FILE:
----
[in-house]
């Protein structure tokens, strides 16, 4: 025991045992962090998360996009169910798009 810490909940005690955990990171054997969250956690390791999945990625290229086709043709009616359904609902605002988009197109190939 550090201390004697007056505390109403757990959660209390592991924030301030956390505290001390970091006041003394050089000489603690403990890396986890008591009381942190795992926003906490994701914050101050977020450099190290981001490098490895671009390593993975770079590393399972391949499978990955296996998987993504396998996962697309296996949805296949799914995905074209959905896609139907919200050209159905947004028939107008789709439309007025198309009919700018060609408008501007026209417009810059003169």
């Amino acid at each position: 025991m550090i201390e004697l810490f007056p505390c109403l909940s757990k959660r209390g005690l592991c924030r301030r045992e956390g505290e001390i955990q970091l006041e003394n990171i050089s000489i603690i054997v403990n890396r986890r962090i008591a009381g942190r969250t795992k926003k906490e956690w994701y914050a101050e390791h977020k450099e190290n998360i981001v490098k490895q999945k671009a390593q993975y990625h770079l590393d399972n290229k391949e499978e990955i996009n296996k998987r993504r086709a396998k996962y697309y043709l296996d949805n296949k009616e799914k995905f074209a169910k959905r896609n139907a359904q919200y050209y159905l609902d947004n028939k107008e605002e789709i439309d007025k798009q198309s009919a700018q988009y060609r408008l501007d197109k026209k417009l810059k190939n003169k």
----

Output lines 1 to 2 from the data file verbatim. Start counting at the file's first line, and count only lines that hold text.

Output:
[in-house]
């Protein structure tokens, strides 16, 4: 025991045992962090998360996009169910798009 810490909940005690955990990171054997969250956690390791999945990625290229086709043709009616359904609902605002988009197109190939 550090201390004697007056505390109403757990959660209390592991924030301030956390505290001390970091006041003394050089000489603690403990890396986890008591009381942190795992926003906490994701914050101050977020450099190290981001490098490895671009390593993975770079590393399972391949499978990955296996998987993504396998996962697309296996949805296949799914995905074209959905896609139907919200050209159905947004028939107008789709439309007025198309009919700018060609408008501007026209417009810059003169």